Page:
There are many specific ways that a district can gain the support of parents and guardians, and keep them informed. Here are a few suggestions.
Form a Community Advisory Group
The group should be composed of knowledgeable and strong advocates for the program. The committee should consist of parents and guardians, teachers, university people (if there is a university in the area), business people (particularly those who appreciate the need for critical thinking) and administrators. This group will play a crucial role in the early stages of implementation and less of a role later as the success of CMP speaks for itself.
Present Information to the Community
As implementation matures, a district might create a pamphlet for parents and guardians, including the results of district evaluation studies that show how well CMP students did on state tests.
Conduct Parent Workshops
These can be helpful at the beginning of the school year, and at different stages of the implementation during the year. Topics to be discussed might include: overarching goals, evidence of effectiveness of CMP, specific mathematical information, the instructional model, mathematical expectations for students by the end of the year and the end of the program, the use of calculators, and transitioning to high school. An effective strategy for conducting these workshops is to engage parents and guardians in a Problem from one of the student Units, so they can experience firsthand how understanding and skill are developed in CMP. These workshops might be tailored to fit specific concerns such as use of calculators and other technology, and how these affect learning or the particular mathematical goals of a Unit that is about to start.
Send an Introductory Letter
An introductory letter complements the Parent Workshops outlined above. A sample letter is included in the Parent Guide for CMP.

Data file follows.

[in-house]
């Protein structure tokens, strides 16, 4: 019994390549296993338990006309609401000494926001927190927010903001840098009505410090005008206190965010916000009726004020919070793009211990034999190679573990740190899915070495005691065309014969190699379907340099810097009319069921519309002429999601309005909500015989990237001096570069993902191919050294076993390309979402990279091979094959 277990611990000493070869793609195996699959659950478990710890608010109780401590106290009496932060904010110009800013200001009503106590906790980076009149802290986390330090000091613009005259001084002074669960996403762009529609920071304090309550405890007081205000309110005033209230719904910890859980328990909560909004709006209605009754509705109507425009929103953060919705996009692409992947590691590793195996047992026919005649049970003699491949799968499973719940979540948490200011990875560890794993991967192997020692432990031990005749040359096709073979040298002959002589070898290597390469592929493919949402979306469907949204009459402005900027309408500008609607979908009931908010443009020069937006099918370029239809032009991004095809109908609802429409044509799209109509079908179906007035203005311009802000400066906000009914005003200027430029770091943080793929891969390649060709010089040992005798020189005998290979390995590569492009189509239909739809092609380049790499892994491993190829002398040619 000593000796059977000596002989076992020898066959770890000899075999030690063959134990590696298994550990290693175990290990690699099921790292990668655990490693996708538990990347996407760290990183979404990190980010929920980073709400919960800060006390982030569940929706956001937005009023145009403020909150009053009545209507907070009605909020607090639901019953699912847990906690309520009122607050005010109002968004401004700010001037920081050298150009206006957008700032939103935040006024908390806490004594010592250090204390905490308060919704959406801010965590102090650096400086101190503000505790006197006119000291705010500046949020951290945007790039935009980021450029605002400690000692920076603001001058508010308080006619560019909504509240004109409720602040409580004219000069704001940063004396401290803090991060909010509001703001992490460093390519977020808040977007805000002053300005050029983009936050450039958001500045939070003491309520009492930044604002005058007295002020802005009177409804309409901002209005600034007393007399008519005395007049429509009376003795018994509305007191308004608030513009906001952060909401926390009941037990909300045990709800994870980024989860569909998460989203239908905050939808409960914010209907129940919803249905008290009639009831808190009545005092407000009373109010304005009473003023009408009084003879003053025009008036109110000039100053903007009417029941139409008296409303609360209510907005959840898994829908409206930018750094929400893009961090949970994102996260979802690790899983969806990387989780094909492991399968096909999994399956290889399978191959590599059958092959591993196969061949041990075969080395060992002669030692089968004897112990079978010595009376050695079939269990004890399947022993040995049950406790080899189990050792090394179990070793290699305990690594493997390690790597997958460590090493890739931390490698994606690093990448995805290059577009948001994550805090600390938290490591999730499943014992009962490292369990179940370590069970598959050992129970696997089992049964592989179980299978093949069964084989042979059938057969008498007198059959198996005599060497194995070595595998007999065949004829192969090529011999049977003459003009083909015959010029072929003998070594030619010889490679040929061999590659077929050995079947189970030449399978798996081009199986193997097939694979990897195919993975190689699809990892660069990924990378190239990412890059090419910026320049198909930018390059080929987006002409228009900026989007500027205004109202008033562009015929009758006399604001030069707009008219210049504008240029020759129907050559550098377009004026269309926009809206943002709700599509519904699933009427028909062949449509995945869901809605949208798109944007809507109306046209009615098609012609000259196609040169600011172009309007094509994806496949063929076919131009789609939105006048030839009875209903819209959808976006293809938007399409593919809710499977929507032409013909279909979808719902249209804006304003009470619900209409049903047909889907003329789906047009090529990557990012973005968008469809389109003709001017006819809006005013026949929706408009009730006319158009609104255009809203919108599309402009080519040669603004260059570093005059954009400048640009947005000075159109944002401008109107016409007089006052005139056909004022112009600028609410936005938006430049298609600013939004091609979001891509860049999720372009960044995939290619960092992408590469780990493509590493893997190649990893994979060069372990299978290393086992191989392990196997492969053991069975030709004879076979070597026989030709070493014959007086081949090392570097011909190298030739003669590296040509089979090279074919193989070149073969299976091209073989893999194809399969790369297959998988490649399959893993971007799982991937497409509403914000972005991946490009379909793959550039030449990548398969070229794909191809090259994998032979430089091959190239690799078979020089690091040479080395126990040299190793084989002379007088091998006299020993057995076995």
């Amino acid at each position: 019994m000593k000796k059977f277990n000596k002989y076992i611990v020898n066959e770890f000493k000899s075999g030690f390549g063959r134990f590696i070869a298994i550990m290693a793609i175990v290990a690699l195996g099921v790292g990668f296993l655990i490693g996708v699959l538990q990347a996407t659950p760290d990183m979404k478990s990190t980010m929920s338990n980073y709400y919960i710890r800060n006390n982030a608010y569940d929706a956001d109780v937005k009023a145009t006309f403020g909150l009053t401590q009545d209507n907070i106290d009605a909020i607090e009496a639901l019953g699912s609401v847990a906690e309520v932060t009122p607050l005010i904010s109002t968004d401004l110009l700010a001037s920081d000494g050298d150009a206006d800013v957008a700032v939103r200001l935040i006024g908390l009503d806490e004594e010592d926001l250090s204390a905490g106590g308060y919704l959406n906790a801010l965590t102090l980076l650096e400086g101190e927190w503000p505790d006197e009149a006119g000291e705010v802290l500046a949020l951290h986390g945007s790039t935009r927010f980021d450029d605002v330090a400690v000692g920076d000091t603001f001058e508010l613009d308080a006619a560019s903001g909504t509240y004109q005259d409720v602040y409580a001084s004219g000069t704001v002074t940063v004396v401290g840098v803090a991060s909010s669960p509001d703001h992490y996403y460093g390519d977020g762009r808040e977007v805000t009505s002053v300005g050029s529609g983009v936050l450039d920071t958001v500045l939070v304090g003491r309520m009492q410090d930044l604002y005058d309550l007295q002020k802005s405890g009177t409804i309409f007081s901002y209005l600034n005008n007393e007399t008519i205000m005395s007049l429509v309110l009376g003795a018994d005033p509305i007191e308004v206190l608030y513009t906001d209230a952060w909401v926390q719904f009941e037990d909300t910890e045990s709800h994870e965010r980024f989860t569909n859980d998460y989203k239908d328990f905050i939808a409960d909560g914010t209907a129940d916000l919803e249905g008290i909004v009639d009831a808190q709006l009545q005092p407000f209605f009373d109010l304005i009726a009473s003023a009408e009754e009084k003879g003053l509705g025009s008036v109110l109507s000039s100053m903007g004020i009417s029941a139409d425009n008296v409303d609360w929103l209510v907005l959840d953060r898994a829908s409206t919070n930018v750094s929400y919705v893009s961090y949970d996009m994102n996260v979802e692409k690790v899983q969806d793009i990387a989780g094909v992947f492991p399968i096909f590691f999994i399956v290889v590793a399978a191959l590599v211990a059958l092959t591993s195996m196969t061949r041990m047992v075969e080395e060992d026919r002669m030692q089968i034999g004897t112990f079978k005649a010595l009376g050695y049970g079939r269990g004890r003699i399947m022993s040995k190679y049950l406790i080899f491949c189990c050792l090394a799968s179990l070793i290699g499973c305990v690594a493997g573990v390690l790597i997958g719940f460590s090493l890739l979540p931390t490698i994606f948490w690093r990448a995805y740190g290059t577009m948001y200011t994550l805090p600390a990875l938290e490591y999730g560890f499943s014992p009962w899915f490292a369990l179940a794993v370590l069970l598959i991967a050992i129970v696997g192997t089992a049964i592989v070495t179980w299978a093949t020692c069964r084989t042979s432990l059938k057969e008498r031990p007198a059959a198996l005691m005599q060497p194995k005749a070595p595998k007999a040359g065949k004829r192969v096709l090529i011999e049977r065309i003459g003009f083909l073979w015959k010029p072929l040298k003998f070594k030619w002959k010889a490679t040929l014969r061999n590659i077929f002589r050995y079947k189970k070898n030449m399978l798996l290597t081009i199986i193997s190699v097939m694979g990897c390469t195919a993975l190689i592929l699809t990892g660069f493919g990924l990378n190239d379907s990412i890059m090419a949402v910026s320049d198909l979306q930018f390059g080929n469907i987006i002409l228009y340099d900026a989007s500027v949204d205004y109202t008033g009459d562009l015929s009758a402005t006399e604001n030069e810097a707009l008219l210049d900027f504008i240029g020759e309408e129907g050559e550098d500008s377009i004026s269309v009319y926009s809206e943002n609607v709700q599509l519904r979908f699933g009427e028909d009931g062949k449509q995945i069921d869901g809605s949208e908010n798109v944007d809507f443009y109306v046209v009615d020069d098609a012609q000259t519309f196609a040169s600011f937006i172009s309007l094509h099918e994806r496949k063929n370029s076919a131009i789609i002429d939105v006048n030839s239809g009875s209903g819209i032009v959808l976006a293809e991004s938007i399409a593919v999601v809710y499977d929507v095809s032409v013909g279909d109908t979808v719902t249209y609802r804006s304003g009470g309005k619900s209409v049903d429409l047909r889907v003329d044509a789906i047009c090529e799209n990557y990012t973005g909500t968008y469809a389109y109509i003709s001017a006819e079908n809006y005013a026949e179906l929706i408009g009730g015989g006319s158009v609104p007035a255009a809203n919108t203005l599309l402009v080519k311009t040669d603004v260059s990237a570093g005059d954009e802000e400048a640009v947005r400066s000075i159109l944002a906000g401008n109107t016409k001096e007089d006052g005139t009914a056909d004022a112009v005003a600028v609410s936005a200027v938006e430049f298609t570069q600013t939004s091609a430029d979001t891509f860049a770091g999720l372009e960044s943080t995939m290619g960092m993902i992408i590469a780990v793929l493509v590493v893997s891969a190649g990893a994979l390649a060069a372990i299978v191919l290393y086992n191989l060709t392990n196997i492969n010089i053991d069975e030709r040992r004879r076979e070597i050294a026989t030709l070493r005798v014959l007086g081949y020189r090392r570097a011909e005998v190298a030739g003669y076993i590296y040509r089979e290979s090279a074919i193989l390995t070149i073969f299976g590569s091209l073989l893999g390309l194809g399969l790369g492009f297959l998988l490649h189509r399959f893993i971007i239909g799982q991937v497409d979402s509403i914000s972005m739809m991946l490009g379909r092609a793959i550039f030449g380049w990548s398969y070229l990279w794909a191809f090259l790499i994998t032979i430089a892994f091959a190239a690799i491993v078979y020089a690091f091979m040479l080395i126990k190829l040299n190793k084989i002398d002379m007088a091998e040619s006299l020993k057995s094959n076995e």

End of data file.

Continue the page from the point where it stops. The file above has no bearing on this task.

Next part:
Send a Parent/Guardian Letter
As students begin a new Unit, the teacher can send a letter to parents and guardians stating the goals of the Unit and suggesting questions that parents and guardians can ask their children. The Parent Guide for CMP contains a sample letter for each Unit.
Send Home Parent/Guardian Handbooks
A district can create and send home handbooks addressing the mathematics in Units and suggesting ways that parents and guardians can help their children.
Send Home Newsletters
A newsletter is an excellent way to highlight the mathematics students are studying. A newsletter might include student work, stories about student insights, summaries of rich class discussions, or other evidence of achievement. If your district already has a community newsletter, then it may be possible to include news from the mathematics classroom in the newsletter.
CMP provides a parent Web site offering both background information and specific mathematical help to parents seeking to assist their students with homework. See Families Math in the Unit.
Conduct a tutoring lab after school to reassure parents that additional help is available to students for homework. In one CMP district, a mathematics lab is held two days a week after school. Students sign up with their mathematics teacher to attend and must bring with them work to do, such as homework, redoing a past assignment, organizing their notebooks, working on vocabulary lists or projects, or studying for a test or quiz. Copies of Units, teacher support, and other materials and tools typically found in the classroom are available in the lab.
Printed Teacher's Guides
Make copies of the printed Teacher's Guides, with answers removed and make them available in the school library for students to check out.